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Happy Monday, everyone. It feels surreal that we’re closing in on our second full month without major sports. But despite the shutdown, sports betting news has remained fairly steady.
Remember, these recaps aren’t the only quick-hitting source of information from LSR. Head over and subscribe to the LSR Podcast, which dives deeper into the biggest sports betting issues of the week. Last week’s episode included a breakdown of one of the biggest stories of the year: DraftKings finally going public.
We’re also across active across Twitter and post breaking news updates to @LSPReport as soon as there’s a story to share.
Four sports betting operators decided to push forward and launch mobile Colorado sports betting apps Friday despite no major sports available for betting.
Another 13 sportsbooks have licenses and are waiting to launch. At maturity, PlayColorado.com expects the state’s operators to take $6 billion in handle and $400 million in revenue.
One of the more surprising pieces of information that came to light from DraftKings going public is the fact that Disney still owns a piece of the company.
Disney owns 6% of DraftKings via a stake acquired through its purchase of 21st Century Fox last year. Disney is technically a “passive investor,” which means it won’t have any say on the DraftKings board. It also can’t invest in any direct DraftKings competitors.
DraftKings opened with a market cap of more than $6 billion after the combination with SBTech and its reverse merger with Diamond Eagle was completed last month.
The lack of March Madness is certainly evident when looking at Nevada‘s March figures.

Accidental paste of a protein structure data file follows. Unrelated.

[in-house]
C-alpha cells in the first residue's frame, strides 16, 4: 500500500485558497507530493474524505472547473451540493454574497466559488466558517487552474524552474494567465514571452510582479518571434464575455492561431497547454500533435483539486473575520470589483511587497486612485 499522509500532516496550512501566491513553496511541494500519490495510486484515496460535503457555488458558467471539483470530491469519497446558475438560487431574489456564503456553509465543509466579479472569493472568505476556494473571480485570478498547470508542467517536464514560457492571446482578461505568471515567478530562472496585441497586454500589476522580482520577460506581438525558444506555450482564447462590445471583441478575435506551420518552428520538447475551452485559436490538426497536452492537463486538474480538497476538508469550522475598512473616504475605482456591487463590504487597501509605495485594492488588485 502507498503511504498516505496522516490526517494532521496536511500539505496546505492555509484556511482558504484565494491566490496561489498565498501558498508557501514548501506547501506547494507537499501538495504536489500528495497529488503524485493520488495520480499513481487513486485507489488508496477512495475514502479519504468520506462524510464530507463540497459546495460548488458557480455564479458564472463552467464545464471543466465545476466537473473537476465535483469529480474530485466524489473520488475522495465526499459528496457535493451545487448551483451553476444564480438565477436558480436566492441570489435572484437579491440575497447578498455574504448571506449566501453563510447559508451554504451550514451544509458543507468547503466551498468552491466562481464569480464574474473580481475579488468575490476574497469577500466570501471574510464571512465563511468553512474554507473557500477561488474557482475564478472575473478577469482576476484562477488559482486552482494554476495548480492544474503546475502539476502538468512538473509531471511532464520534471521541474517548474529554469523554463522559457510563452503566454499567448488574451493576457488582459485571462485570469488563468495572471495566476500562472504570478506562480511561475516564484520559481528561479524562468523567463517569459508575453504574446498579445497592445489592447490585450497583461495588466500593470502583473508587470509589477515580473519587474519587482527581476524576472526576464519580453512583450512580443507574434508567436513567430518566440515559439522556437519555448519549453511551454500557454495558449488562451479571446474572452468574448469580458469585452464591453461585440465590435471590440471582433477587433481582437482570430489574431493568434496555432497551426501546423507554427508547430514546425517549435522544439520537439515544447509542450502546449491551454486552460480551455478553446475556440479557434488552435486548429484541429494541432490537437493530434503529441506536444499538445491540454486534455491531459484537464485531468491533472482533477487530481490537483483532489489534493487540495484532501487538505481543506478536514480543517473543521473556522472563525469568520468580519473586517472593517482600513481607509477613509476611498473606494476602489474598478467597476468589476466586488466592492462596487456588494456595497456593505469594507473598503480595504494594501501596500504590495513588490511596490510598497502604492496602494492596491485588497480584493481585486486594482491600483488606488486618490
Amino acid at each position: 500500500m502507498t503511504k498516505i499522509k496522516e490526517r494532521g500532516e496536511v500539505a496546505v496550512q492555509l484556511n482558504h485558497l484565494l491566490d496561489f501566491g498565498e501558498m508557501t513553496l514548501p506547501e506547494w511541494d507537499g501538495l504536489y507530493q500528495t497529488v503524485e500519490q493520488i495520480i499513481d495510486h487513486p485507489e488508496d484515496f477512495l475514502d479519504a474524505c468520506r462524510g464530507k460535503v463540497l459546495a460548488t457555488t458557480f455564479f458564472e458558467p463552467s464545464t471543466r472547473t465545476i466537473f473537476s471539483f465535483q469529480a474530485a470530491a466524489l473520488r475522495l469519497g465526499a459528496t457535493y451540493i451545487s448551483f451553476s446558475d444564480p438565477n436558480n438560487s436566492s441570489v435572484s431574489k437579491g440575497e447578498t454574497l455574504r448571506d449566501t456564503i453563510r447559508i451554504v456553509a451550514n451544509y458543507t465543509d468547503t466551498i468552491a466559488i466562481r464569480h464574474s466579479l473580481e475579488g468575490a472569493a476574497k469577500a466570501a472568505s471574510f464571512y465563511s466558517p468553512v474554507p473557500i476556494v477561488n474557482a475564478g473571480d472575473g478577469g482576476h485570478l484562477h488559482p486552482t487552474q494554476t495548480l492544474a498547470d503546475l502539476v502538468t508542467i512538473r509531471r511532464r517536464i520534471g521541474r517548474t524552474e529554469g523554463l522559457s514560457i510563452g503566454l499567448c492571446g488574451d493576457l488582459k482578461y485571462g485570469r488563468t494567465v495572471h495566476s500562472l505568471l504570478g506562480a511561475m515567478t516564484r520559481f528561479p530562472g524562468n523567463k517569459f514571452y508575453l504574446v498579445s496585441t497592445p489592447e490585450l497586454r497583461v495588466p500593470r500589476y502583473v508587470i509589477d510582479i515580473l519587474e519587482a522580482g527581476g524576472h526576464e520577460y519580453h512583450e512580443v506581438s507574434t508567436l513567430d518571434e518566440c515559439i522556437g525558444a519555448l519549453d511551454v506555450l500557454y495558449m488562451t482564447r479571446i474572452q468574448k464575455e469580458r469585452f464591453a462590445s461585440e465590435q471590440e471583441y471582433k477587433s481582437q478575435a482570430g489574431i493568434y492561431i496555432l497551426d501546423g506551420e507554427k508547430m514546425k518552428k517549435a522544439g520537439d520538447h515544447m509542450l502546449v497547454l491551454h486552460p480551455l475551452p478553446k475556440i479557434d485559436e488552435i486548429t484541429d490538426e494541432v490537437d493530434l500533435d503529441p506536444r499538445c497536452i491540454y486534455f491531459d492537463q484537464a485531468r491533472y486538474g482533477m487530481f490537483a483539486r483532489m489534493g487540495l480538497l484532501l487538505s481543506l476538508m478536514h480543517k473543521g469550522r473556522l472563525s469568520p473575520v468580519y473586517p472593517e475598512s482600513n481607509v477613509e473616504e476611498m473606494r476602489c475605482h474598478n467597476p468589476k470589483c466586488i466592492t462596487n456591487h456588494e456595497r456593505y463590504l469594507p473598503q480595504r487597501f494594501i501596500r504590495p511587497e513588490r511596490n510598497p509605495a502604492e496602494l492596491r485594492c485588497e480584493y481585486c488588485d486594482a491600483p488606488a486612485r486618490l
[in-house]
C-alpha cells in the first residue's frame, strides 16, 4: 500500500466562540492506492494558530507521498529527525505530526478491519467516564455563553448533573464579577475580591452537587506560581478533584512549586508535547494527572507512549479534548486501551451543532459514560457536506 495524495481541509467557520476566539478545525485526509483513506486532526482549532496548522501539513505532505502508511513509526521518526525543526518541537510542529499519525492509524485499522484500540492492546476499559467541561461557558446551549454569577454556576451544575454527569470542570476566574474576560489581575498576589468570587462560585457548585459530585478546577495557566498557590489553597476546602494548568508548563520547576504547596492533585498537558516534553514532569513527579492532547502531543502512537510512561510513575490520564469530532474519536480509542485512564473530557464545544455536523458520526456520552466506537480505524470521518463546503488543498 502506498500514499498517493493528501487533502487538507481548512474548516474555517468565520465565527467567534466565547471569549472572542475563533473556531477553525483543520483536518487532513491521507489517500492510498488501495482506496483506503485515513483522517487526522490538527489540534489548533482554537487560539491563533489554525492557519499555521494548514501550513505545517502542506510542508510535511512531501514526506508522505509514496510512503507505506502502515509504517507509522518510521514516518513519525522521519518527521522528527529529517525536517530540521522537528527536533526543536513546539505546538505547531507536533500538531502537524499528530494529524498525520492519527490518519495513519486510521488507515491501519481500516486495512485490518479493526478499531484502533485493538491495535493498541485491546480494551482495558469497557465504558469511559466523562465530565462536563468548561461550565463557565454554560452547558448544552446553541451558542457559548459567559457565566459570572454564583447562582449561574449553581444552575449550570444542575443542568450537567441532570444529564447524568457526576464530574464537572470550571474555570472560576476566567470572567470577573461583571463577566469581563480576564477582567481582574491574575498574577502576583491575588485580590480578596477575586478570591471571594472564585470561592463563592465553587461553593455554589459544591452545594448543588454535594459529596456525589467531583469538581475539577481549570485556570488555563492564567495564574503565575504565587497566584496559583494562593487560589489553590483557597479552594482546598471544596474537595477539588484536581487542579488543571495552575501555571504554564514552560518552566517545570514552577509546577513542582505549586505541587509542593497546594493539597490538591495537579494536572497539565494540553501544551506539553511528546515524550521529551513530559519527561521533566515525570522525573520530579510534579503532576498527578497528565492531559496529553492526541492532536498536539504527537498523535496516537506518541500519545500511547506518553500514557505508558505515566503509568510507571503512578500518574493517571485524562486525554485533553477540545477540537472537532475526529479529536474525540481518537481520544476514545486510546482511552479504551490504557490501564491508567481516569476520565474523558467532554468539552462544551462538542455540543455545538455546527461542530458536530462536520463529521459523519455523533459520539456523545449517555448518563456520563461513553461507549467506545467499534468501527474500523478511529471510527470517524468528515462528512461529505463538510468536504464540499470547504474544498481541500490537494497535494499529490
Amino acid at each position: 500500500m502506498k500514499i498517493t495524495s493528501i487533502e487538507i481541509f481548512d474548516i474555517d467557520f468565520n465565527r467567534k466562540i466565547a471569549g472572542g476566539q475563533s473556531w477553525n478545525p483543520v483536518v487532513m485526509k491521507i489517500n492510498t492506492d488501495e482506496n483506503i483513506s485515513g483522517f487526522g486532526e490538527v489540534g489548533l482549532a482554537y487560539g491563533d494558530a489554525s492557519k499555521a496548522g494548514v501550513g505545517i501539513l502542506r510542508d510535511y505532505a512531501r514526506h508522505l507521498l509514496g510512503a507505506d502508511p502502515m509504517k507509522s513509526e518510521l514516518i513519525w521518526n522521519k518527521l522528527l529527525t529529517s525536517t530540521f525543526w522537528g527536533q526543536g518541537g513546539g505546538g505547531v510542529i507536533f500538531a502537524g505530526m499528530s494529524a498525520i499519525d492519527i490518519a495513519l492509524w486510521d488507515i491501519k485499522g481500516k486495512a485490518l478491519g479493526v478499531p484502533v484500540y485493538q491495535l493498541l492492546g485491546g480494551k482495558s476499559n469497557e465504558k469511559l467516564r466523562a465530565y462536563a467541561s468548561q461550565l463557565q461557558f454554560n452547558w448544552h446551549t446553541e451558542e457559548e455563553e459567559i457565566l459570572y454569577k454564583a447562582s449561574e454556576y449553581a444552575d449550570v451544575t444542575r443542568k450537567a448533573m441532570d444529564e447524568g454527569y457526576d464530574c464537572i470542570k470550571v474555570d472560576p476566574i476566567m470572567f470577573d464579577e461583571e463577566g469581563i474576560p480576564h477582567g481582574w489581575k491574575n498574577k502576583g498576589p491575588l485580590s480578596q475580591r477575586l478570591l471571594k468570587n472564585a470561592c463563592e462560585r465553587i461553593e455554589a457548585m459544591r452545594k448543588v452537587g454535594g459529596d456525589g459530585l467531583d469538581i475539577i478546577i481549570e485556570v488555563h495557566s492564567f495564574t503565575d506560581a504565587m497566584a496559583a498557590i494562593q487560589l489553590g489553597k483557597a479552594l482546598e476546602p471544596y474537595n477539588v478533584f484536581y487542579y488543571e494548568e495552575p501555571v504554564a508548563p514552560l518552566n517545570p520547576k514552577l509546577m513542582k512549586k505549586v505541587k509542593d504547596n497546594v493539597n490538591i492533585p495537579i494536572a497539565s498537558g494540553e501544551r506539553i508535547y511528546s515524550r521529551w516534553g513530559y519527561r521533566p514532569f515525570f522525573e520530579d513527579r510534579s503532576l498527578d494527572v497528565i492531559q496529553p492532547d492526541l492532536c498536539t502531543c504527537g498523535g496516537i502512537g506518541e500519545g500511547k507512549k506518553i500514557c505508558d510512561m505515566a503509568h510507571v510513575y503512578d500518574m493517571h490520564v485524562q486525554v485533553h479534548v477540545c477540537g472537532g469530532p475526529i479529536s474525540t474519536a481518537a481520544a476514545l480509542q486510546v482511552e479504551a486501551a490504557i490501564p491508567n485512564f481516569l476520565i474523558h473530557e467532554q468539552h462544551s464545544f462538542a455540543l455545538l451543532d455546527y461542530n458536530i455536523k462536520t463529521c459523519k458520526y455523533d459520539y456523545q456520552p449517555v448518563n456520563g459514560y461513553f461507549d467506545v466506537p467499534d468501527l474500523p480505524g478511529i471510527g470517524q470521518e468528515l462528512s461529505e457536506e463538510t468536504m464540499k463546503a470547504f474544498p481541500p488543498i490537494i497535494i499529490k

Handle fell 76% while revenue was down 96% in March compared to last year, which set a record at the time for handle. Mobile handle share hit 63% for the month after casinos were shut down by Gov. Steve Sisolak on March 18.
Basketball accounted for $495 million in handle for March 2019. Betting on basketball was just $104.7 million this March.
Nothing is set in stone for NCAA athletes to finally capitalize on their likenesses, but the first suggestions leave sports betting endorsements off the table.
Sports betting is listed as an activity that’s inconsistent with NCAA membership values by its Board of Governors. Also listed were alcohol and tobacco companies.
But even worse than leaving the gambling companies out? The recommendations also likely block a return of the NCAA Football video game, with a ban on school and conference logos suggested. That’s just wrong.
The official league data, which is required by law to settle in-play bets, must be offered on “commercially reasonable” terms.
Michigan’s gaming regulator will consider multiple factors in determining whether that data is actually offered on reasonable terms or not. That includes:
After coming into the market about a year after competitors, theScore Bet has been slow to grab New Jersey sports betting market share.
That could become easier once major sports finally return and all sportsbooks essentially relaunch at the same time, CEO John Levy said.
“We’re not going to jump to the top of the list right off the bat, but I think once we get in there and start to establish, you’re going to see it’s a different story once we relaunch,” Levy said.
Levy remains confident in the sportsbook, which is fighting to get users of its media app back from other sportsbooks. Currently, 75% of its sportsbook traffic comes from within the media app.